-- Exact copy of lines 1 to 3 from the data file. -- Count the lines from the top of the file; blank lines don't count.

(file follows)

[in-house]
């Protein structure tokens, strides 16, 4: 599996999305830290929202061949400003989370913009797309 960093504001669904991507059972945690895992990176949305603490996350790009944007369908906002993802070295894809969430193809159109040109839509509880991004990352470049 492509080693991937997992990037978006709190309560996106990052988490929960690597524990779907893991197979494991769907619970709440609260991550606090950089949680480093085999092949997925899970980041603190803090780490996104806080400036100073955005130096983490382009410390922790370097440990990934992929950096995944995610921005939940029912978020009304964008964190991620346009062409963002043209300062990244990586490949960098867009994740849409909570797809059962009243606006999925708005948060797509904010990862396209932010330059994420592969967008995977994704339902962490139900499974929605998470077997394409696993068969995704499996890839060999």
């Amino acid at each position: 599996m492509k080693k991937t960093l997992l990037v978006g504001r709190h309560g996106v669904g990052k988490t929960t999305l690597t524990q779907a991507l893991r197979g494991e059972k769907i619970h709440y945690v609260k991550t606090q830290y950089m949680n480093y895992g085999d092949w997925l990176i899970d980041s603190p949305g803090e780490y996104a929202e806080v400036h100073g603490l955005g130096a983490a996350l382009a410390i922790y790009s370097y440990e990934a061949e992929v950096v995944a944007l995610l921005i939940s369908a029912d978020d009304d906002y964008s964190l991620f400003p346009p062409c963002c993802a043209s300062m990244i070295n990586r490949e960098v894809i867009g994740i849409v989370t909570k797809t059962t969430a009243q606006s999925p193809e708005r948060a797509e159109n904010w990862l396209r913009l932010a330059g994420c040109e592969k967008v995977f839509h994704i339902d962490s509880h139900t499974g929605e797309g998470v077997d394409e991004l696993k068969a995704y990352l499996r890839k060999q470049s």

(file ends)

[in-house]
């Protein structure tokens, strides 16, 4: 599996999305830290929202061949400003989370913009797309 960093504001669904991507059972945690895992990176949305603490996350790009944007369908906002993802070295894809969430193809159109040109839509509880991004990352470049 492509080693991937997992990037978006709190309560996106990052988490929960690597524990779907893991197979494991769907619970709440609260991550606090950089949680480093085999092949997925899970980041603190803090780490996104806080400036100073955005130096983490382009410390922790370097440990990934992929950096995944995610921005939940029912978020009304964008964190991620346009062409963002043209300062990244990586490949960098867009994740849409909570797809059962009243606006999925708005948060797509904010990862396209932010330059994420592969967008995977994704339902962490139900499974929605998470077997394409696993068969995704499996890839060999």
């Amino acid at each position: 599996m492509k080693k991937t960093l997992l990037v978006g504001r709190h309560g996106v669904g990052k988490t929960t999305l690597t524990q779907a991507l893991r197979g494991e059972k769907i619970h709440y945690v609260k991550t606090q830290y950089m949680n480093y895992g085999d092949w997925l990176i899970d980041s603190p949305g803090e780490y996104a929202e806080v400036h100073g603490l955005g130096a983490a996350l382009a410390i922790y790009s370097y440990e990934a061949e992929v950096v995944a944007l995610l921005i939940s369908a029912d978020d009304d906002y964008s964190l991620f400003p346009p062409c963002c993802a043209s300062m990244i070295n990586r490949e960098v894809i867009g994740i849409v989370t909570k797809t059962t969430a009243q606006s999925p193809e708005r948060a797509e159109n904010w990862l396209r913009l932010a330059g994420c040109e592969k967008v995977f839509h994704i339902d962490s509880h139900t499974g929605e797309g998470v077997d394409e991004l696993k068969a995704y990352l499996r890839k060999q470049s």